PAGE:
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B L A C K . F L A X

MINIMISING WASTE THROUGH TRADTIONAL NATURAL RESOURCES 

TIKANGA O HARAKEKE

KARAKIA


Te harakeke    The flax


Te korari      The flower


Nga taonga whakarere iho  treasures left down here


O te rangi      of the sky


O te whenua   of the land 


O nga tupuna     of our ancestors


Homai he oranga mo matou       give wellness for us


Tihei mauri ora          tis the sneeze of life


WHAT IS HARAKEKE?

Harakeke comes in two main types/variety, the difference wouldn’t be noticeable to a non-weaver. Harakeke and wharariki is of the genus Phormium and is a leaf fibre, which provides quality muka. Wharariki has softer more pliable leaves that are prized for use in smaller more delicate work , while flax is of the genus Linum and is a bast fibre (fibre comes from the stem).
 The two plants have no relationship to each other. Harakeke is native to New Zealand, Tasmania and Norfolk Island.

Harakeke was later recognised by European settlers for its superior value as a fibre. The hardy harakeke plant was incorrectly labelled ‘flax’ by the newcomers. Flax mills extracted the fibre for export overseas in what became a very lucrative market.


HARAKEKE HISTORY & USES


Harakeke was and still is a prized and important resource of our Maori Culture.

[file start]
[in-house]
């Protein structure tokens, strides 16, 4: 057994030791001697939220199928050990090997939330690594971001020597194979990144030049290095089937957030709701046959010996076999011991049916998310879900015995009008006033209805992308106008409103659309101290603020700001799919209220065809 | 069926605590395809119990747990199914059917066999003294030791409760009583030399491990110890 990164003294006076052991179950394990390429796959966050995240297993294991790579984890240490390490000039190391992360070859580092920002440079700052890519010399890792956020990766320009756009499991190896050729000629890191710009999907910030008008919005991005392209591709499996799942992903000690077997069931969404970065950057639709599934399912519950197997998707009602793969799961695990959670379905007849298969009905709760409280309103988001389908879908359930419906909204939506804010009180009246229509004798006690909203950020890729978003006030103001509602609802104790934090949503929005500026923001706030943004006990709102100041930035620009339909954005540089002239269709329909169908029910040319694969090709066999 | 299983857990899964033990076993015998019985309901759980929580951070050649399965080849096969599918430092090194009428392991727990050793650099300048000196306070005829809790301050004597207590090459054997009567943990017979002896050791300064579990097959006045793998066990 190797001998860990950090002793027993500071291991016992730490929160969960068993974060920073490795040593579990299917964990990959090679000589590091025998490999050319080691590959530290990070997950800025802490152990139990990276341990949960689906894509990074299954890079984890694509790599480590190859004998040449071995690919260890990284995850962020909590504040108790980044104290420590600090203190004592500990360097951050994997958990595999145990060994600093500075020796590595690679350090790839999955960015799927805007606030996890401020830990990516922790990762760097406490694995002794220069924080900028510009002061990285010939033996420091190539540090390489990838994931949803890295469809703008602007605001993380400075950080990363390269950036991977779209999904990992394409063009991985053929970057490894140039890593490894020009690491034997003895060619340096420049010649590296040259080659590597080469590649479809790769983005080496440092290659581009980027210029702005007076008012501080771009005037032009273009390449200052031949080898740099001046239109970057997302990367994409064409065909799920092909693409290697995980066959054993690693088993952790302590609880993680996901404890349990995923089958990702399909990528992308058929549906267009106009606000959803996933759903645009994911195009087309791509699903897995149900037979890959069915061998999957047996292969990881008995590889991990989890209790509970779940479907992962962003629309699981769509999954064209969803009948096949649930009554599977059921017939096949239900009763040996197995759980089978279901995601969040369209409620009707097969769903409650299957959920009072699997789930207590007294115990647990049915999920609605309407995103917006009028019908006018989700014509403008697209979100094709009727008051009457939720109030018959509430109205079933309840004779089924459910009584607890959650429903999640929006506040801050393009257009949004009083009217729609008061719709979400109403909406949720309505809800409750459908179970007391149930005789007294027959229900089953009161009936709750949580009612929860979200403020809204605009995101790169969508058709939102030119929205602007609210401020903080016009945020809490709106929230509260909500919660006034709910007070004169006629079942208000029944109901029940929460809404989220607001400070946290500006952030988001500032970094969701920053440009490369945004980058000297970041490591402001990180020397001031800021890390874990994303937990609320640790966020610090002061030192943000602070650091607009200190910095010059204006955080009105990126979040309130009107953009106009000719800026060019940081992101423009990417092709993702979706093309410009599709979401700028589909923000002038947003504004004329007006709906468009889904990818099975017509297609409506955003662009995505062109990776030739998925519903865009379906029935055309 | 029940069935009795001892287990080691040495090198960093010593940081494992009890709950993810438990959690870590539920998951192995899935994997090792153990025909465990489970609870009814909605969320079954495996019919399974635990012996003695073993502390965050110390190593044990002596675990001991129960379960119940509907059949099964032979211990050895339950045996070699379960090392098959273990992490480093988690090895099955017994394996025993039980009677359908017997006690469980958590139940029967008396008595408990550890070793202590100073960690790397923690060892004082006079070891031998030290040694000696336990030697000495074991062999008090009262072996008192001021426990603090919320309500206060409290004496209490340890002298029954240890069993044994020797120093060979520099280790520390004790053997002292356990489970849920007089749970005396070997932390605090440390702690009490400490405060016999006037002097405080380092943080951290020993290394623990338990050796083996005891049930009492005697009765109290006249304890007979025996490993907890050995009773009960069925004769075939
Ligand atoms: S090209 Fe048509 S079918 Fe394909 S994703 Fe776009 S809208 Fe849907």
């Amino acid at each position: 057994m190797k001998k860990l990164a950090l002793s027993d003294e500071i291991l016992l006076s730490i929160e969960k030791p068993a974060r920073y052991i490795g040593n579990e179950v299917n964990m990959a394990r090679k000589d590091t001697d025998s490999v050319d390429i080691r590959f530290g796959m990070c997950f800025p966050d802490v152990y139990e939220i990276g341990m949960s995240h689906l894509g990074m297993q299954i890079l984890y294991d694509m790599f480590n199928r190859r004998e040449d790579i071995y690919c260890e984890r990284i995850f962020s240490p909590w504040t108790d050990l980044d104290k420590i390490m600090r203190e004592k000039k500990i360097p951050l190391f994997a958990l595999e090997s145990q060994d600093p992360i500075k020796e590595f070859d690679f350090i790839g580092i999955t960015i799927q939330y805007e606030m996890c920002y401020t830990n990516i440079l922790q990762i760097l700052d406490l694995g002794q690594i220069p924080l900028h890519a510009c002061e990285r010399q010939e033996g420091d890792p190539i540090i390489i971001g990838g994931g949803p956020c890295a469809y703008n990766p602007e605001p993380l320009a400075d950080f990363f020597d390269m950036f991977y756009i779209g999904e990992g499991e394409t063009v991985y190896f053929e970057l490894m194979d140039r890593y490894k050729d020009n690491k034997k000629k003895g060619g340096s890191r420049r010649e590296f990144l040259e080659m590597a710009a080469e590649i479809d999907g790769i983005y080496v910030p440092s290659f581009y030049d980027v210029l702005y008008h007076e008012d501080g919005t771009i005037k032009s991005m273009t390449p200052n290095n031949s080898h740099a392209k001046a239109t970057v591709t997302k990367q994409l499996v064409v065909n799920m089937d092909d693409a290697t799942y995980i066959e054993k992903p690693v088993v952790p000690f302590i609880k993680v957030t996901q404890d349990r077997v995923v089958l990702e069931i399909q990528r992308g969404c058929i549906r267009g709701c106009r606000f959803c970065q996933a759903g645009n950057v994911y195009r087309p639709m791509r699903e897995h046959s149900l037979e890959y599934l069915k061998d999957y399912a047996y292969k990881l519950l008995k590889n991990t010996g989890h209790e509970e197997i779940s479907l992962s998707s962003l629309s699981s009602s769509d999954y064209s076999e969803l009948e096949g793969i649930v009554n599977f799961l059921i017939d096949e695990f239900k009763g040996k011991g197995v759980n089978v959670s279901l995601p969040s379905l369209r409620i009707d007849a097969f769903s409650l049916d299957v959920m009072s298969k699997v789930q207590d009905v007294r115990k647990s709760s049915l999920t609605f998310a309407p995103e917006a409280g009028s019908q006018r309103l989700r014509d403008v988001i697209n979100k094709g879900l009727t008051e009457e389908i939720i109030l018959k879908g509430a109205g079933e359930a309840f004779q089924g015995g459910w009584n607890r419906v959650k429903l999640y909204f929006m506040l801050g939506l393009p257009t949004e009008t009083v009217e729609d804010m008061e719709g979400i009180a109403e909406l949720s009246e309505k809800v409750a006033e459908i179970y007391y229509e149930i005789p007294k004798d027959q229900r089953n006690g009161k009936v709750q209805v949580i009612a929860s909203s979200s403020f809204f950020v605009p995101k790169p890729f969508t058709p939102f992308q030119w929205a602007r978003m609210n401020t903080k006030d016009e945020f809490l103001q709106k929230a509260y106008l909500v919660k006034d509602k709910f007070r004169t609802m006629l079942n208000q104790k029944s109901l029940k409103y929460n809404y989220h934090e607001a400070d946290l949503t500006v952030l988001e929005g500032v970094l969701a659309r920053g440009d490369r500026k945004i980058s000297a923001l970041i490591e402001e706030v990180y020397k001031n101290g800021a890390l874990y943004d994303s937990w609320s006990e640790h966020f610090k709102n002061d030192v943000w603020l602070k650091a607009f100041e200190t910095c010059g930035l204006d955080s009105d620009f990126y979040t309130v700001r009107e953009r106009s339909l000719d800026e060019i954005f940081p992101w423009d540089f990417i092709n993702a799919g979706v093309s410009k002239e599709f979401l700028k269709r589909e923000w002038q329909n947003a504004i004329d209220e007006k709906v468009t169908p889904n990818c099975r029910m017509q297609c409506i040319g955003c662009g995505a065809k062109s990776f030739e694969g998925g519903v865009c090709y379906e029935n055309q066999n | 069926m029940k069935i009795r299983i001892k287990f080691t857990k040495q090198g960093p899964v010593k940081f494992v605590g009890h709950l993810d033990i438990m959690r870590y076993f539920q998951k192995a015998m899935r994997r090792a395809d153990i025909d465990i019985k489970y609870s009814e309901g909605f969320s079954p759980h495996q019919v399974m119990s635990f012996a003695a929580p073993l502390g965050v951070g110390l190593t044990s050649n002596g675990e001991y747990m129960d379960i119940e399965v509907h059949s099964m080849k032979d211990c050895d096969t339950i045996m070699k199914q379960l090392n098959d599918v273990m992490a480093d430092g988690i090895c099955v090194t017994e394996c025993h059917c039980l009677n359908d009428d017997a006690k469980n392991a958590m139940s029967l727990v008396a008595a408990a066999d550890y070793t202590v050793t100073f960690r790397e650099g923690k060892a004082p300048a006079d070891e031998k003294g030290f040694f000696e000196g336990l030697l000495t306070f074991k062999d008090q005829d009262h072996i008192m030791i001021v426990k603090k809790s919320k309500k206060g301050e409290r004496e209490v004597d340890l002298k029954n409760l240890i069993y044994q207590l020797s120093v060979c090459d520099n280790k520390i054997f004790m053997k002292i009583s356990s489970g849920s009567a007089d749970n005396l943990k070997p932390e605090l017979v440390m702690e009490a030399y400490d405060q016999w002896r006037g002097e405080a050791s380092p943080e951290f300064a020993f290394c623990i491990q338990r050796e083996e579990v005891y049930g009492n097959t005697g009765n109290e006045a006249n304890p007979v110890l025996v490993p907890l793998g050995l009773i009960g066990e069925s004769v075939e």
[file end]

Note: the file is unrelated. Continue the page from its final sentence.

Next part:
It is used for many purposes including clothing, cooking, kai kete and kete/food gathering, traditional costumes, whariki/mat, wahakura/pepi pod, rongoa/medicine and many other everyday functional uses. Woven garments incorporating harakeke were worn by both men and women and their ranking would be represented through most of their traditional garments by its elegance, resources and patterns. The harakeke fibre was used for ropes, fishing lines and net making. The plants nectar was used as a sweetener, the dried flower stalks were lashed together to make mokihi/rafts, and the pia/gum and boiled roots were used for rongoa/medicinal purposes. 


There are so many uses of harakeke, moving through to modern times, Māori weaving has become more contemporary than traditional. Meaning that our taonga are used more for art purposes than functional purposes. Harakeke is certainly a way of life which brings many benefits to our way of life and our wellbeing.